From the early days of the pandemic, COVID-19 has rapidly and dramatically altered the landscape of employment policy for businesses around the United States. Among the most pressing policy topics were questions regarding the potential to contract COVID-19 at work.
Is it possible to determine whether the virus is contracted at work? What are the implications on workers' compensation?
Policymakers in the United States have sought to clarify workers' compensation coverage in the context of COVID-19. Traditionally, workers’ compensation policies have not covered a viral illness like cold or flu precisely because of the difficulty of proving a worker contracted a virus on the job.
However, the National Council on State Legislatures has identified 14 states that have sought to expand workers’ compensation coverage to include COVID-19 as a work-related illness for certain categories of employees.
While these moves have failed in two states (Kansas and Louisiana), other states have successfully enacted policies or proposed bills that are pending final decisions. Employees who do receive expanded coverage will likely still need to offer evidence that they contracted COVID-19 in the course of their job duties in order to qualify for workers’ compensation.
With such changes under discussion, employers can expect to see an uptick in pandemic-related workers' compensation claims.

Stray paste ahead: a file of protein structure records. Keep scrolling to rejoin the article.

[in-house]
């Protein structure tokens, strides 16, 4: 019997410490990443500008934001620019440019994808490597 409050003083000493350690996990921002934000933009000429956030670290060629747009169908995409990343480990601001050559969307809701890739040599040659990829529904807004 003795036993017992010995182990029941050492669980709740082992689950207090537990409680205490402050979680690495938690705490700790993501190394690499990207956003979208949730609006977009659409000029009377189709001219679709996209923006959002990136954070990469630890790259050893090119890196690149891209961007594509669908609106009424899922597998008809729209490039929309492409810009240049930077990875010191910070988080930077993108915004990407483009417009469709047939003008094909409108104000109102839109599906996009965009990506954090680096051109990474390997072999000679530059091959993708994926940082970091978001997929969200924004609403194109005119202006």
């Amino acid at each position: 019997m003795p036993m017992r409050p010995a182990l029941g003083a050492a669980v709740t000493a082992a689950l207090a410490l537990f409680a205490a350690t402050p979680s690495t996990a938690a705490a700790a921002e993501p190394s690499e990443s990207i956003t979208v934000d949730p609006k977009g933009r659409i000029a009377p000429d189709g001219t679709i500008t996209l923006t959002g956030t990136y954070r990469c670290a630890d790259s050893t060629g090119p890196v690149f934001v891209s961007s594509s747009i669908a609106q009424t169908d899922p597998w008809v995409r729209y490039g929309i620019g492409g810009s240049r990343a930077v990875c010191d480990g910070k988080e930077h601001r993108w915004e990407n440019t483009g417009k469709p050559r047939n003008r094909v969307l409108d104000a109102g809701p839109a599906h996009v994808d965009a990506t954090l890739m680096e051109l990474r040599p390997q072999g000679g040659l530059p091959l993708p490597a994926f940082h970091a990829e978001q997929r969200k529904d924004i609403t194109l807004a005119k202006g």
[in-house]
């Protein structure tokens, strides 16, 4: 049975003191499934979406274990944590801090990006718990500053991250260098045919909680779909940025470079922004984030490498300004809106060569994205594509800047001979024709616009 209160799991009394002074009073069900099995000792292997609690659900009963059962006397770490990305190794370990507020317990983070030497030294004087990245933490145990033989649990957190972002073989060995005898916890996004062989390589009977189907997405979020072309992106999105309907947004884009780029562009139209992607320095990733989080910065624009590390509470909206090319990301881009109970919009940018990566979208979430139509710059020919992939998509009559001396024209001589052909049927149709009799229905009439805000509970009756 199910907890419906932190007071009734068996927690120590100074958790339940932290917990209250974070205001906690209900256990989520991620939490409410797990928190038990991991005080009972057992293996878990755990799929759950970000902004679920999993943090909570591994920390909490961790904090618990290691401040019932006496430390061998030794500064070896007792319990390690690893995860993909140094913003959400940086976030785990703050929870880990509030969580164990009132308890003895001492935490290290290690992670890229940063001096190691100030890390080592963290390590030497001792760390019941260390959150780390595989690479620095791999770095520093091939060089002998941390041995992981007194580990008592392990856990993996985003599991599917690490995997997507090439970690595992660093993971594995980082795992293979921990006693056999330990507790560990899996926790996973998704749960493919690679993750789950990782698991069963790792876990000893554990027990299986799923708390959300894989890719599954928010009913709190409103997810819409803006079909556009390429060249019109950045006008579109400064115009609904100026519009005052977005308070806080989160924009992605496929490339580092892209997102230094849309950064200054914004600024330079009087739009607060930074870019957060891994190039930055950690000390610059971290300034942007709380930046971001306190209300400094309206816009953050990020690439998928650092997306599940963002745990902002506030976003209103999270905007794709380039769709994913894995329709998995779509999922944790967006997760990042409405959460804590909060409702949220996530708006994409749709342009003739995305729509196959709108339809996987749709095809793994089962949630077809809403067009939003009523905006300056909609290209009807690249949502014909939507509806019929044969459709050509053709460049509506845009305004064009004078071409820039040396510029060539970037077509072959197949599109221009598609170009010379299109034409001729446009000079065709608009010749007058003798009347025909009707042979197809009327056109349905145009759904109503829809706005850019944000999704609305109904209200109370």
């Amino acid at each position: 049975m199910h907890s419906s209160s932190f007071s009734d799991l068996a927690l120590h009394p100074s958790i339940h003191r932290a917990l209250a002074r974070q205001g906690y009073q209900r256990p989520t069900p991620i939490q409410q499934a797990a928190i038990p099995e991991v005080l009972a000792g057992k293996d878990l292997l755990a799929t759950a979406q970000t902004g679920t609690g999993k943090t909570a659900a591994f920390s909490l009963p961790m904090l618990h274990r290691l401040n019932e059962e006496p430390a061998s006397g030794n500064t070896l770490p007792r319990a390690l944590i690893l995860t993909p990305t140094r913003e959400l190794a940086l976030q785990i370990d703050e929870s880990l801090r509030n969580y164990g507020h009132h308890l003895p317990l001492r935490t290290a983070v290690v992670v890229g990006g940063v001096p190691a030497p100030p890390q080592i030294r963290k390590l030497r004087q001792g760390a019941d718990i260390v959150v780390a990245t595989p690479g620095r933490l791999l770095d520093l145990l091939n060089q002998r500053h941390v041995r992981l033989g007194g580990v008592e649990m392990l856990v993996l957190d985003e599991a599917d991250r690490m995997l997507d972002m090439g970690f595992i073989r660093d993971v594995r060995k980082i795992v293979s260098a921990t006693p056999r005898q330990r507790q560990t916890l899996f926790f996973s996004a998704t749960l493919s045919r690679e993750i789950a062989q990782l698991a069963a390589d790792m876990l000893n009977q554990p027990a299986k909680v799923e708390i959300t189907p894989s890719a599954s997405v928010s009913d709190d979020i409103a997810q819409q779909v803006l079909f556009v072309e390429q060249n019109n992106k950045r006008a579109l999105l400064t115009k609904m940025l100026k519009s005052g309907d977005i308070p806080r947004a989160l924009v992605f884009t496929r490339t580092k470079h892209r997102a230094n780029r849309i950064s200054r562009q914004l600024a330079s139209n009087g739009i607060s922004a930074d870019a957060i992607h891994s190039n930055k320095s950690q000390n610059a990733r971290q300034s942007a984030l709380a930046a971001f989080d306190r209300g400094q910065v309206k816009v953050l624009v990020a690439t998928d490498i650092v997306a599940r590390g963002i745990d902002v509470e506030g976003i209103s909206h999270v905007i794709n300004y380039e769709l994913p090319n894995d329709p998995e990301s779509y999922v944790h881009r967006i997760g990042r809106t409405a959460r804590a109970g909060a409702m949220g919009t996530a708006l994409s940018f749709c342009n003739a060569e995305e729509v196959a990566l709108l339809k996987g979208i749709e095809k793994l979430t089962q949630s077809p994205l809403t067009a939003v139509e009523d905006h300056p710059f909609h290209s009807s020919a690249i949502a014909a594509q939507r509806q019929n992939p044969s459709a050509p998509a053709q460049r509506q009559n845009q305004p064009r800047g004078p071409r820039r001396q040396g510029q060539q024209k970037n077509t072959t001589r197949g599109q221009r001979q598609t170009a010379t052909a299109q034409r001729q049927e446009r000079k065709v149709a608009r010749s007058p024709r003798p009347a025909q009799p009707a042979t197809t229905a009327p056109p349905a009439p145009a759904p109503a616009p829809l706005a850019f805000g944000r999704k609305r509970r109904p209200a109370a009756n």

Data from both California and Florida shows just how many cases are popping up related to COVID-19. The Florida Division of Workers’ Compensation released that 21,221 COVID-19 indemnity claims have been filed as of September 30th. Even more so, in California, the California Division of Workers’ Compensation released that COVID-19 was the cause of 41,861 first reports of injury from January 1st to September 30th. All these filings claim these individuals contracted the virus in the course of their work.
How do you prepare for pandemic-related workers’ compensation claims?
Employers monitoring these trends should review their policies and processes to ensure they are consistent with relevant guidance. Law firm Ogletree Deakins advises,
“Employers can prepare for workers’ compensation claims by following and keeping up to date on CDC, OSHA, and other state guidelines for a safe workplace. In addition, employers can prepare by keeping good records and illustrating the steps taken to prevent infection from getting into and spreading in the workplace.”
With the right prevention policies, documentation, and communication, employers can create the safest possible workplace and be prepared to discuss possible workers' compensation claims in the coming months.
Note: Commentary from TeamSense should not be construed to be authoritative legal or public health guidance. Organizations should follow the latest guidance from relevant governmental and public health authorities and seek counsel from appropriate Legal, HR, and EHS professionals.